Researchers Agree To Temporary Halt For Bird Flu Experiments | WAMU 88.5 - American University Radio

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Researchers Agree To Temporary Halt For Bird Flu Experiments

Scientists have said that they are voluntarily putting some controversial bird flu research on hold.

The move to suspend the work for 60 days comes in response to critics who say their work is dangerous.

People rarely get sick with bird flu, caused by the H5N1 virus, and when they do, they're generally not contagious.

But researchers wanted to know if this potentially deadly virus might evolve and start a dangerous pandemic. So they tweaked its genes and made viruses that spread more easily between lab animals.

Critics say that was irresponsible, in part because these now transmissible viruses might escape from the lab.

The scientists who did the work, as well as other flu experts from around the world, have just published a letter on the decision in two major research journals — Science and Nature.

"We recognize that we and the rest of the scientific community need to clearly explain the benefits of this important research and the measures taken to minimize its possible risks," the researchers write in the letter. "We propose to do so in an international forum in which the scientific community comes together to discuss and debate these issues."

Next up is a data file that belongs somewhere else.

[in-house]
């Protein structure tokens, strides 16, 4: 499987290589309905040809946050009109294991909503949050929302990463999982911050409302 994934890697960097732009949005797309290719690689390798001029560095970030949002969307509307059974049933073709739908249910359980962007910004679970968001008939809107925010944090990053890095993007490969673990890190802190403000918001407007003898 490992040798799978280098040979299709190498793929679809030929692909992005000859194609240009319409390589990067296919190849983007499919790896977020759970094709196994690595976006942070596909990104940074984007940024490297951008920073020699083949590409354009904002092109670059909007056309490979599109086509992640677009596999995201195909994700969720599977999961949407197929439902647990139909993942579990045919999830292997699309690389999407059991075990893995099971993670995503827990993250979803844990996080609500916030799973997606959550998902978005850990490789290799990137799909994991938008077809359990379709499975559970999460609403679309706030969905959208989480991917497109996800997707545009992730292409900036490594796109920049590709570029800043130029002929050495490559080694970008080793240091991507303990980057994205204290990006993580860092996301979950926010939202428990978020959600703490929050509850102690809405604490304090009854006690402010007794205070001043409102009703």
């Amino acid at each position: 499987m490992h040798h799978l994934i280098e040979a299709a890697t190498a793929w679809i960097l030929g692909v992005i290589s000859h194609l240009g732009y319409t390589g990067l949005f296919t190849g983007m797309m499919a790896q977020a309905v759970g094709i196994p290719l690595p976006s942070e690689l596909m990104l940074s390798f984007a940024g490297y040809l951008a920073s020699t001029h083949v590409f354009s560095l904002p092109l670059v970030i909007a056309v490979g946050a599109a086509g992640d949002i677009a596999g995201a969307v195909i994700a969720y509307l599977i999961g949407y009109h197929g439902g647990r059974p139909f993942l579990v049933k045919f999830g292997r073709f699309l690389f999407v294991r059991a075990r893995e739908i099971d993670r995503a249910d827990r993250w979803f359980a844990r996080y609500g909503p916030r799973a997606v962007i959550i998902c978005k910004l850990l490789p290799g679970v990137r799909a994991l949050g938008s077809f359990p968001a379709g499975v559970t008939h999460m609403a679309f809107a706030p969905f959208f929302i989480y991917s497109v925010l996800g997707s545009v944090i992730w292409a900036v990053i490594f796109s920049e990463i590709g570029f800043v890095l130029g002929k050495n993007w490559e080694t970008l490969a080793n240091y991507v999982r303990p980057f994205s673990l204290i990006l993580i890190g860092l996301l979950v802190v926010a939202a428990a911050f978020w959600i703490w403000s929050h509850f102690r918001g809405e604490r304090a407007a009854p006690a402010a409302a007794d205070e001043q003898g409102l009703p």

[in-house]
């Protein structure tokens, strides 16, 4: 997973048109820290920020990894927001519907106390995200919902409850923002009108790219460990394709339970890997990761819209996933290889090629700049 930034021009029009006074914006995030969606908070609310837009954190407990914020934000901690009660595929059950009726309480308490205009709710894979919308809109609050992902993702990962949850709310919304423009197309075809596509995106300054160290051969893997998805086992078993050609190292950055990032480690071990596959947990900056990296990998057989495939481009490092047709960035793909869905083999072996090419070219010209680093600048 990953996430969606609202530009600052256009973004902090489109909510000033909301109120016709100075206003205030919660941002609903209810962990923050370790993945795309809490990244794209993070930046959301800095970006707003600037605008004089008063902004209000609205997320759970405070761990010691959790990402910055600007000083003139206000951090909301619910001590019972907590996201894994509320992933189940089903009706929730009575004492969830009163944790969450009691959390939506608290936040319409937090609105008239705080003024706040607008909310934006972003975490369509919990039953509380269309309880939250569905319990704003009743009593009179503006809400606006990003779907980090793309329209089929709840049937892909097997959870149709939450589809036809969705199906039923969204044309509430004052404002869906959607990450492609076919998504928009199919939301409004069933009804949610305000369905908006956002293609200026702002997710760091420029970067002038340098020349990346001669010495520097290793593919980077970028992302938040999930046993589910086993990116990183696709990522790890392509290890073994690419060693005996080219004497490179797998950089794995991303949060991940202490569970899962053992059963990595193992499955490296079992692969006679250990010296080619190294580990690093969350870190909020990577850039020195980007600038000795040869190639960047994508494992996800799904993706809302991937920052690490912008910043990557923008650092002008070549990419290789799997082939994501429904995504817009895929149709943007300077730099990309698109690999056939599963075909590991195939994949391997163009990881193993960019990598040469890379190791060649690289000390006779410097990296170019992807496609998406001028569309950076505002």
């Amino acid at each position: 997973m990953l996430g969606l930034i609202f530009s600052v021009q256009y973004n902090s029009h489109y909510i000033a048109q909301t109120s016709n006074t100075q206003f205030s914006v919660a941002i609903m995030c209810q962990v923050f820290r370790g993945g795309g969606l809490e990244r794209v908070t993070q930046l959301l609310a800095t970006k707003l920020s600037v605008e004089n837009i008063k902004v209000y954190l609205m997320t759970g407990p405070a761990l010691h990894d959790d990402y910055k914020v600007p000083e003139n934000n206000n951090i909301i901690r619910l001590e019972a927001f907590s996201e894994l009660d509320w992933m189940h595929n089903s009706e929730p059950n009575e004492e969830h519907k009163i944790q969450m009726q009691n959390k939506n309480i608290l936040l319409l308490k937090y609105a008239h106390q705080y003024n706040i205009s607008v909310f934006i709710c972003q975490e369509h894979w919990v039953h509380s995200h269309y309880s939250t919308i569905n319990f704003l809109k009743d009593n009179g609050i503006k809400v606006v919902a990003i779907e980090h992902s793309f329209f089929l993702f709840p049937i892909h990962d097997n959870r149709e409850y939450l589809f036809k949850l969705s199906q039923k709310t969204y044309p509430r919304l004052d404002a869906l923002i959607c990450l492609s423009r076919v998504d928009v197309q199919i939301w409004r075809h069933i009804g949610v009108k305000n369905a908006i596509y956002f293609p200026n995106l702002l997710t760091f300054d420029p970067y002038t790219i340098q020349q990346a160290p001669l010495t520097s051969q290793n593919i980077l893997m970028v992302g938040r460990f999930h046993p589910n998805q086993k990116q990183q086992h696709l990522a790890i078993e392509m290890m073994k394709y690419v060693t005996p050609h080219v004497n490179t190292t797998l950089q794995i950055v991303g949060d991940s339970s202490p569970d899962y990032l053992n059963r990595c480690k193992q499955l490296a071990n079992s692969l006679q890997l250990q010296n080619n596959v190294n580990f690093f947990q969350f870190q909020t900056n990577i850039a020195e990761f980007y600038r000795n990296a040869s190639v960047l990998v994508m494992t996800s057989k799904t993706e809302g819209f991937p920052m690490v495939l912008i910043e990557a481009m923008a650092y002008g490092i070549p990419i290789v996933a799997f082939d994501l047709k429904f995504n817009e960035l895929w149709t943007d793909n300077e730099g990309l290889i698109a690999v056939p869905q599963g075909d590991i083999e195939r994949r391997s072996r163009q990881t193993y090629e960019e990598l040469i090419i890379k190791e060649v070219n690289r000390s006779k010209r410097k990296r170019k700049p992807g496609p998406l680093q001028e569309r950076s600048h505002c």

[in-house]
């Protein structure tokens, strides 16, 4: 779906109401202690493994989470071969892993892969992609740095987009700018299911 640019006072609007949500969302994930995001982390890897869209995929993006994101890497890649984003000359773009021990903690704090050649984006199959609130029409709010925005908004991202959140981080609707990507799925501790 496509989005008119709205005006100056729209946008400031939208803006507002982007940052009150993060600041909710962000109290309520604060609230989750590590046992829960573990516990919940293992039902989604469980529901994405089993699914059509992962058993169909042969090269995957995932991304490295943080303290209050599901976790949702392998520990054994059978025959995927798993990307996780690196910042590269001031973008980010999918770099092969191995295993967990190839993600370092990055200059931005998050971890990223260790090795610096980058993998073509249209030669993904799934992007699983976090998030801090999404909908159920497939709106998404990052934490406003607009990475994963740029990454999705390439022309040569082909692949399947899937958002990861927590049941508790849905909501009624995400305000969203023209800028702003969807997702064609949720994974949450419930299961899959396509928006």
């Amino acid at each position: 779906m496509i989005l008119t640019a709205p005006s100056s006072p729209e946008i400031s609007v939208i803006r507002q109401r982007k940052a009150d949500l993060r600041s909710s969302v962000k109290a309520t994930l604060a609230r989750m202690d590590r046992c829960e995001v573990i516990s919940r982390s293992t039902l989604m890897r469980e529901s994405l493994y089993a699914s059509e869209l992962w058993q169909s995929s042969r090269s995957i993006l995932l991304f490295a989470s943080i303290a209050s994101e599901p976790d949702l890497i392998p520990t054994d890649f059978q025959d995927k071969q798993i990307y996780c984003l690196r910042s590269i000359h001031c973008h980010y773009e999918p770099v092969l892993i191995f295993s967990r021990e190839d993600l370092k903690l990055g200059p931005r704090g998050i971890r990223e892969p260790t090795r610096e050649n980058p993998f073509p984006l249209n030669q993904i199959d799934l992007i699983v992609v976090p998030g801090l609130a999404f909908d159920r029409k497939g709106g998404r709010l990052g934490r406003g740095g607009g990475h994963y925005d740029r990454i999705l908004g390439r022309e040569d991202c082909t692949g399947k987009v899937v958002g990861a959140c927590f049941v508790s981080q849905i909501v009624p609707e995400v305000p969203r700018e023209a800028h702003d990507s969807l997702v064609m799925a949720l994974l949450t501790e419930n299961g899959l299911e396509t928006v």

During the pause, they say they will do no experiments with the lab-altered viruses, and they won't create any more like them.

Reports on the initial results and the possibility they might be published raised alarms about bioterrorism. "It's just a bad idea for scientists to turn a lethal virus into a lethal and highly contagious virus," Dr. Thomas Inglesby, a bioterrorism specialist and director of the Center for Biosecurity of the University of Pittsburgh Medical Center told NPR in November. "And it's a second bad idea for them to publish how they did it so others can copy it."

In December, a federal advisory panel said key details of the work shouldn't be published.

Copyright 2012 National Public Radio. To see more, visit http://www.npr.org/.

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